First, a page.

The above applies more to pop music; determining the keys of classical music from their chord progressions alone actually often gives you the luxury of ignoring the end of the piece. Examples of classical music that begin in a minor key and end in their tonic major, yet are still labelled as being in that minor key, are plentiful. (One such example is Ludwig van Beethoven's Egmont Overture, which is in F minor but ends in F major. Note that IMSLP labels it as being in F minor in https://imslp.org/wiki/Egmont,Op.84(Beethoven,_Ludwig_van).) In fact, when determining the keys of classical music - or, rather, confirming the key labels of classical music - whole sections must often be ignored, such as the trios/middle sections of pieces in minuet and trio or scherzo and trio form and most of sonata-allegros (specifically, the second theme groups of the exposition and recapitulation sections along with the entire development section).

19th-20th-century marches are even worse in that regard. You often have to ignore the entire second half of the march, which possibly takes up more than 50% of the chord progression, when determining the march's key. For example, IMSLP labels John Philip Sousa's "The Stars and Stripes Forever" as being in E flat major in https://imslp.org/wiki/The_Stars_and_Stripes_Forever_(Sousa%2C_John_Philip) despite it ending in A flat major. Pieces ending in their subdominant keys is, in fact, a common feature of 19th-20th-century American marches...and 19th-20th century American ragtime. (See Scott Joplin's "Elite Syncopations" for such a ragtime example.)

Determining cadences and musical points of rest, along with which chords should end them, is a good idea, with the major caveat that you should not always rely on this.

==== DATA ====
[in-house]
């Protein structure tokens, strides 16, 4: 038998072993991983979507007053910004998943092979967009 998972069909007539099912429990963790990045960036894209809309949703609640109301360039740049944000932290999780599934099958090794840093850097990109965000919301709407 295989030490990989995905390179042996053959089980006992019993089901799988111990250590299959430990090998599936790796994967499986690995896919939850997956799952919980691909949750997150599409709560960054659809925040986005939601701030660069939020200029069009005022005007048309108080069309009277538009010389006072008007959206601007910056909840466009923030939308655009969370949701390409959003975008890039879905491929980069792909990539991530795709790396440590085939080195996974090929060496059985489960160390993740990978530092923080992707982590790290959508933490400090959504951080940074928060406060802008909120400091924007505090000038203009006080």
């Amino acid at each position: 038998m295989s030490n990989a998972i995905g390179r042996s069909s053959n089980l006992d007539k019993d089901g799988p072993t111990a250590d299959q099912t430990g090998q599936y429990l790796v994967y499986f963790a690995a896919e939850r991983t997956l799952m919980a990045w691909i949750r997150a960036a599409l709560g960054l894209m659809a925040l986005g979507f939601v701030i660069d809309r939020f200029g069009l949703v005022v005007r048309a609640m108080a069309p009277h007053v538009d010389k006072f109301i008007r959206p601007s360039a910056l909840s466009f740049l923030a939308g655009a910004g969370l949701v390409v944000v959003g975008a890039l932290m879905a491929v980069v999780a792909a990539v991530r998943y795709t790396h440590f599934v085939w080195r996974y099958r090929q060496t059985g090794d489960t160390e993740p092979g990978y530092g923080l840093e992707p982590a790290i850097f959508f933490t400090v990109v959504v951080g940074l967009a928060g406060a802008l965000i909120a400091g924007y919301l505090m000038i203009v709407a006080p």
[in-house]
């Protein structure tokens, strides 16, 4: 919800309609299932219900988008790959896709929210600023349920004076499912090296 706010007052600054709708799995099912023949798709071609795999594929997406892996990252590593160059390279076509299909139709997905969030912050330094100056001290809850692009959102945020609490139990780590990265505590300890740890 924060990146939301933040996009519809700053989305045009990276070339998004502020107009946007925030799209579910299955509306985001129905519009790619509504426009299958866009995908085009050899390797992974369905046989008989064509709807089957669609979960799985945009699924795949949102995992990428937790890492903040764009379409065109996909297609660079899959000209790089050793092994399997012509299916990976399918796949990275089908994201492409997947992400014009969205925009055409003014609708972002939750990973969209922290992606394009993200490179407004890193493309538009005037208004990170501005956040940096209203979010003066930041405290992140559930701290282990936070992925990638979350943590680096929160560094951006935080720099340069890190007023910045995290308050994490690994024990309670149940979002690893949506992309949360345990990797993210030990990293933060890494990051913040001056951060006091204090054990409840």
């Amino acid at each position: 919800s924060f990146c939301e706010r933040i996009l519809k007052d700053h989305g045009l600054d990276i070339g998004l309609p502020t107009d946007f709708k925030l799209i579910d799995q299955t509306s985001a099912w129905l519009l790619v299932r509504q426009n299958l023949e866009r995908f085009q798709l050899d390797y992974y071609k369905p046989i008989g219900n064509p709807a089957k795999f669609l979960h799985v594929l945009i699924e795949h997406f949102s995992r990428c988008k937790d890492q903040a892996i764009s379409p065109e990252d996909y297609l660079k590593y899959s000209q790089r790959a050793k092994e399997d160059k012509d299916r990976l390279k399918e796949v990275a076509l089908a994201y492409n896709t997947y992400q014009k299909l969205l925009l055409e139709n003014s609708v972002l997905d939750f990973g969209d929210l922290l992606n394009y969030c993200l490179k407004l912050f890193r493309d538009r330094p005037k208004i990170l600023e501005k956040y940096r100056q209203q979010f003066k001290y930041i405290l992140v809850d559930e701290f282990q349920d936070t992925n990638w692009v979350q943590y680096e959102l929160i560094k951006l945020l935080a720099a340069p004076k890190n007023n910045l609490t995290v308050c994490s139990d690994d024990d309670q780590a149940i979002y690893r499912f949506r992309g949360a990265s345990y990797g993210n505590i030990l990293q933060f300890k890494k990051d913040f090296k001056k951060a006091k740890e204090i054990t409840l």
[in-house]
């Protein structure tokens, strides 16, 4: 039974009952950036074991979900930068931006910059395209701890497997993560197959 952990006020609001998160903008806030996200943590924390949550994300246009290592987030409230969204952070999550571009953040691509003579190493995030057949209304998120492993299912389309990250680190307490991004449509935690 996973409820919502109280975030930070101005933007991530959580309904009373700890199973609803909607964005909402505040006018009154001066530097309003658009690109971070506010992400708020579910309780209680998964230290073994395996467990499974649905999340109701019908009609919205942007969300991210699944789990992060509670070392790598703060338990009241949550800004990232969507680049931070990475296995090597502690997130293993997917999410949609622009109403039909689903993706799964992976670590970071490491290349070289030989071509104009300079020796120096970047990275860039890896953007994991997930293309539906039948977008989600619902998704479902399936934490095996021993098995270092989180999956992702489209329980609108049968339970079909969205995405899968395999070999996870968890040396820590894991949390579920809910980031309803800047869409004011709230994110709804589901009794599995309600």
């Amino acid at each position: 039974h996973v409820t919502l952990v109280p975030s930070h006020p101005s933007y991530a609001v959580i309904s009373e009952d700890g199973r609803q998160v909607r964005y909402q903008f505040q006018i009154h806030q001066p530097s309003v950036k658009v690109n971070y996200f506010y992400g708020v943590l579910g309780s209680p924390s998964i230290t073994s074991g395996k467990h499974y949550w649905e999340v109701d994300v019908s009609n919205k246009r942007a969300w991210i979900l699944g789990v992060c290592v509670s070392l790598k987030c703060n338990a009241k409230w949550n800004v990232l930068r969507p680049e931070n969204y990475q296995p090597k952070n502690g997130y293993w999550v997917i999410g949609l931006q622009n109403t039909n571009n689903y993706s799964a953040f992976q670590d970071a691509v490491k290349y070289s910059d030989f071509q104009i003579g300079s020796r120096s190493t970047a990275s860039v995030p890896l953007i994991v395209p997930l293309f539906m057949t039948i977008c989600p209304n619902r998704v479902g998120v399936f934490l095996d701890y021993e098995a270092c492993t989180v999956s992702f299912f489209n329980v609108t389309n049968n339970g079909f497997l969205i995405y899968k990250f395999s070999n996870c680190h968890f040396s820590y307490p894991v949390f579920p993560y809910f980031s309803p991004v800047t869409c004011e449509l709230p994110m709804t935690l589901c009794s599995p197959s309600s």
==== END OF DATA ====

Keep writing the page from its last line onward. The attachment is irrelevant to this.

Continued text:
• This answer seems to imply that as long as C - Dm - Am - F is a correct transcription of a song's backing chords and it starts with C, then it will be impossible to make the song be perceived in any other key than C major, regardless of melody, rhythm, performance, or any other aspect. Or as an extension, as long as the backing chords and their order are known, there would only be one possible key for the song, and the key could even be unambiguously calculated without needing to know any other aspects of the song. And that just cannot be true. Commented Jul 11, 2022 at 17:40
• @piiperiReinstateMonica - Just tried forcing the Am chord to take up 3 measures and the rest of the chords to take up 1 measure each - you're right, that made the piece shift to A minor. Guess I'll need to change my answer as a result. Commented Jul 11, 2022 at 17:52
• Perception of music varies greatly between individuals. I added one more song at the end of my answer. Commented Jul 11, 2022 at 18:36
• I still find this wrong. The order and duration of chord symbols on a backing chord chart cannot be the sole deciding factors in how a section of actual sound can affect a listener's perception of harmony. A backing chord chart is a grossly approximated abstract description of only a part of a musical performance. The OP can figure out a key from a full performance, but wants an algorithm that takes a chord chart and prints out an unambiguous key specification that is agreed on by the whole mankind for all possible songs having that chord chart. Commented Jul 12, 2022 at 12:39